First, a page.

The only way Carbonneau should get into the Hall of Fame is by buying a ticket.

Mogilny scored 473 career goals and had 1,032 points, or 71 more goals and 43 more points than 2017 inductee Paul Kariya. Mogilny won a Cup (New Jersey, 2000) and Kariya did not. Mogilny has gold medals from the Olympics, World Championships and World Juniors.

It's another example of how the 18-member Hall committee is too small. One or two strong voices can influence the group. What gives here? Mogilny, who snubbed the Greater Buffalo Sports Hall of Fame when he was elected in 2016, is a bit of a recluse. Multiple sources say there is concern he will not be keen on many of the induction weekend activities and could opt to not participate at all. Bad reasons for the committee to keep voting this way, but it might be the only plausible explanation.

Schedule snippets

Some quick thoughts on the NHL schedule release:

• On first glance, the Sabres didn't get too much of their season thrown askew by their November trip to Sweden. There's no road trip longer than four games the entire year, and a stretch of nine home games in 10 starts after the All-Star break really gives Buffalo a chance to pile up points.

• A dangerous part of the Buffalo schedule is the post-Sweden stretch. The Sabres return Nov. 10 and play five games in eight days starting Nov. 14, including trips to Chicago and Boston.

• Love the Sabres at home Dec. 2 for what the team is dubbing "Founders Night." It's the 50th anniversary of the awarding of the franchise Dec. 2, 1969. It's an example of the team using its anniversary to educate its fan base on the franchise's history. More, please.

• Love the idea of a Washington at St. Louis opener. Pit the last two Stanley Cup champs on the night the Blues get to raise their banner. Great opening game for NBC.

• Scheduling is tough at the Staples Center in Los Angeles when trying to arrange hockey with two NBA teams and concerts. But how in the world did the Kings get a stretch from Feb. 20 to March 22 with 14 home games and just one road game, and that one being a quick jaunt to Vegas? The converse is 11 of 15 games on the road in December and a five-game Eastern trip in January.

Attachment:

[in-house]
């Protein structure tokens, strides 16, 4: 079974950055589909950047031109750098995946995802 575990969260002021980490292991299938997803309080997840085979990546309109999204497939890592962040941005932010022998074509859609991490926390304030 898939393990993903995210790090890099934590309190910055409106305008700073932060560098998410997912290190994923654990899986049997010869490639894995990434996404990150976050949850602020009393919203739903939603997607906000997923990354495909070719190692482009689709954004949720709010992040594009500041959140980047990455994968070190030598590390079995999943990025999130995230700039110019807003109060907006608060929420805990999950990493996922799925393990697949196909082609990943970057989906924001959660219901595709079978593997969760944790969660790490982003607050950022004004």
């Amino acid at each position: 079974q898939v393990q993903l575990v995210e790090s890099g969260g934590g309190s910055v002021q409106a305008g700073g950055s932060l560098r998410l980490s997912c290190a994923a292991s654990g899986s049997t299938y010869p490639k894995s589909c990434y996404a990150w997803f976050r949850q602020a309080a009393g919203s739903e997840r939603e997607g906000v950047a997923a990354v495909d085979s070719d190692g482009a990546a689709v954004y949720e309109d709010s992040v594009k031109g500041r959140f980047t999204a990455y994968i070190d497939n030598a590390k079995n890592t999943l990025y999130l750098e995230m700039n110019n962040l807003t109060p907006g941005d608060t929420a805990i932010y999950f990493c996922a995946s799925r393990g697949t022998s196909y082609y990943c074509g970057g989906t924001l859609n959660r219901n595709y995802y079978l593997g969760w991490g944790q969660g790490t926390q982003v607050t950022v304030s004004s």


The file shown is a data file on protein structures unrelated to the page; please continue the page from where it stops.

Around development camp

• This corner's favorite newcomer was Finnish free agent signee Arttu Ruotsalainen. Not big at 5-foot-8, but he was hard on the puck and had great hands. Nice pickup by Botterill, much like Lawrence Pilut. Will be fun to see where the 21-year-old lands come September.

• Players are annually impressed by the way the Sabres have the facilities of Harborcenter at their disposal, including the coaches from the Academy of Hockey. Former Amerks captain and Sabres forward Matt Ellis led the prospects one day, and one of his assistants was South Buffalo native and former Sabre Tim Kennedy, who wrapped up a 10-year pro career in 2018 with Binghamton of the AHL.

• Defenseman Ryan Johnson looks like a nice pickup at No. 31 of the draft, but he's still certainly two to three years away from the NHL. Botterill said the Sabres had some talks in Vancouver about trading the pick, and it's disappointing there wasn't an NHL deal to be had for the spot. The Sabres need players now.

• It was a big few days for Tage Thompson, who won the Craig Ramsay Leadership Award at camp and saw his brother, Tyce, taken in the fourth round of the draft by the New Jersey Devils. Tyce Thompson, a Providence sophomore, played in the Frozen Four in KeyBank Center in April.

"I couldn't be happier for him. He's probably the hardest working kid you'll ever meet," Tage Thompson said. "He's gotten passed over the last couple of years. It's nice to see him get rewarded for how hard he works. He's a great player, really starting to develop. My family and all my friends that know are extremely happy and proud of him."

Tage Thompson dealing with circumstance in wake of Blues' Stanley Cup run